Millbrook Proving Ground: 40 years of British vehicle testing
By LJ Hutchins
Tuesday, April 13th, 2010
This year a relatively unregarded piece of British motoring history celebrates its 40th anniversary – but if you have ever owned a European car the chances are it has had an impact on your motoring life.
The place in question is Millbrook Proving Ground, near Ampthill in Bedfordshire, a vehicle test centre which has contributed to many aspects of car development including emissions controls, safety testing and even providing realistic simulations for military vehicles.
Located just off the M1 motorway, it is one of the largest vehicle test centres in Europe, and was originally modelled on the Milford Proving Ground in Michigan, USA, when it was constructed during the late 1960s by GM subsidiary Vauxhall.
With a big factory at nearby Luton the company was keen to find a Bedfordshire location that included the necessary flat land and gradients to put its vehicles through their paces. After Millbrook was chosen a two-mile, five-lane high-speed track was built which came into use by the end of the decade.
Construction continued into the 1970s and the site was soon in use as the testing centre for many of GM’s European models including Vauxhall cars and Bedford vans. It stayed under the wing of the company until 1988 when it became part of the Lotus group.
Its remit then widened to cover non-GM companies and, with another change of ownership in 1993, it began to diversify into all aspects of vehicle development including emission controls and safety testing.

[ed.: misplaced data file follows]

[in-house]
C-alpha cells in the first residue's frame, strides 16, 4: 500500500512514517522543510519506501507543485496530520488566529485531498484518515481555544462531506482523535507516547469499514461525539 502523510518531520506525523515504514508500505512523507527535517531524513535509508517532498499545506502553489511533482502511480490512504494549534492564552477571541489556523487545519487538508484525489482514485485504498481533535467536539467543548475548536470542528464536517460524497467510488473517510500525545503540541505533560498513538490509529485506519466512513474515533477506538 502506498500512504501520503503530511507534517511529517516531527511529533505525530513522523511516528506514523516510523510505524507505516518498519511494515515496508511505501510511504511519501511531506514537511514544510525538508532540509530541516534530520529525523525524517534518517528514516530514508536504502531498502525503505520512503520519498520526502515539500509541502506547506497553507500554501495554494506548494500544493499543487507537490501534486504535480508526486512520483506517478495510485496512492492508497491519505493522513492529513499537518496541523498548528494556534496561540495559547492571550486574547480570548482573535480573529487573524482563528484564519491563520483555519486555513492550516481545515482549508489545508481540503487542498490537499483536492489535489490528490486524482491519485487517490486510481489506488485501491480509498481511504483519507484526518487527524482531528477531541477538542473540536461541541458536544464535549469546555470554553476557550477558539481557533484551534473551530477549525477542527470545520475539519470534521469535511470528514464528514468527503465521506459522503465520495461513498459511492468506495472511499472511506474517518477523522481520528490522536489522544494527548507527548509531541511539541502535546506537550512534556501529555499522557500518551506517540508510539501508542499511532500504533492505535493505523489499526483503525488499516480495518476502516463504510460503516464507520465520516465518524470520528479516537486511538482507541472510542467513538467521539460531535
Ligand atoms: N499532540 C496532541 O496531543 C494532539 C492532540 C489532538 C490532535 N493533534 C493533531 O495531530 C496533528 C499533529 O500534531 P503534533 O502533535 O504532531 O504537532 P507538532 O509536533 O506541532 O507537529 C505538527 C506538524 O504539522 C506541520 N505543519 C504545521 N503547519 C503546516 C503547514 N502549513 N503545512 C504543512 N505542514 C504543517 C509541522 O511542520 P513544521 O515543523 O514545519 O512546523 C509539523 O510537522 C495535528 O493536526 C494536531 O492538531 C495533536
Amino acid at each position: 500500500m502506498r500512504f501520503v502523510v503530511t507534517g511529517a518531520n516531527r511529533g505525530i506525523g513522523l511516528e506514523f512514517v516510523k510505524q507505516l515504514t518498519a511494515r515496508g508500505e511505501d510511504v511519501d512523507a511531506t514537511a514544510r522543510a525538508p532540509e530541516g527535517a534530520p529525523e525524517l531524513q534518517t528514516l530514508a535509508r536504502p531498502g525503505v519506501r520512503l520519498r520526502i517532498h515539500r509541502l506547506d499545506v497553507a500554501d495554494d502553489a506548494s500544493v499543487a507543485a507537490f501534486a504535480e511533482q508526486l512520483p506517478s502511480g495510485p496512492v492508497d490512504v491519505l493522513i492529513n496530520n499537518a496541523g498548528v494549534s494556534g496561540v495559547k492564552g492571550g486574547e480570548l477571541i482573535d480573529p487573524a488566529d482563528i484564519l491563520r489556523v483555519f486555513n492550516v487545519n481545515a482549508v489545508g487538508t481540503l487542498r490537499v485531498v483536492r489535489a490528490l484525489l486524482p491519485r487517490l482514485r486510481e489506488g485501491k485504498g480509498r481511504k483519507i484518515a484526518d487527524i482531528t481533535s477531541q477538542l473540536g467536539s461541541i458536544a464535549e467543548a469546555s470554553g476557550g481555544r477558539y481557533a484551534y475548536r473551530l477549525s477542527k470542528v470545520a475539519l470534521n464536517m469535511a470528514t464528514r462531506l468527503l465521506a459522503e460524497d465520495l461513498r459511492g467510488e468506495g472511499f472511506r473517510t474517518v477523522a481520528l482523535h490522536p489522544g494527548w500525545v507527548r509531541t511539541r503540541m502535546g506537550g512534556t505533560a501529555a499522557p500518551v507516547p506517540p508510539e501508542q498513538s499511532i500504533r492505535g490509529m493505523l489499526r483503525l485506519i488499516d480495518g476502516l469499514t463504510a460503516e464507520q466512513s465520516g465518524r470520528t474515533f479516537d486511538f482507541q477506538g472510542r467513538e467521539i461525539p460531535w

These days its facilities also include vehicle and system assessment and powertrain development provided by engineers who work with manufacturers on their test and development programmes. Data gathered on the track can be analysed in the facility’s laboratories and it is increasingly developing techniques from the automotive industry for application outside that industry.
It has spent five years working with the military to help tackle the particular vehicle engineering problems it faces and in providing testing environments that can improve performance in this crucial area.
Test tracks at Millbrook include off-road facilities, a hill route composed of three sections with progressively steeper gradients and tighter corners, city course circuits designed to provide an extreme workout for vehicle handling, and the High Speed Bowl – a two-mile circular banked circuit used for high-speed testing.
Of course, all this has proved irresistible to film and television companies with sections of the James Bond film Casino Royale being shot there and Top Gear making regular visits to film challenges.
But, thanks to its customers’ need to keep their products under wraps, the most that the public will generally see of its operations are when it appears on screen.
These days Millbrook employs more than 400 people and it recently celebrated its 40th birthday with a visit from Paul Clarke, the shadow secretary of state for transport, who was given a guided tour of the site by Millbrook’s managing director Miguel Fragoso. Read more about it here.
You might just tip your hat to it and its employees next time you start your engine.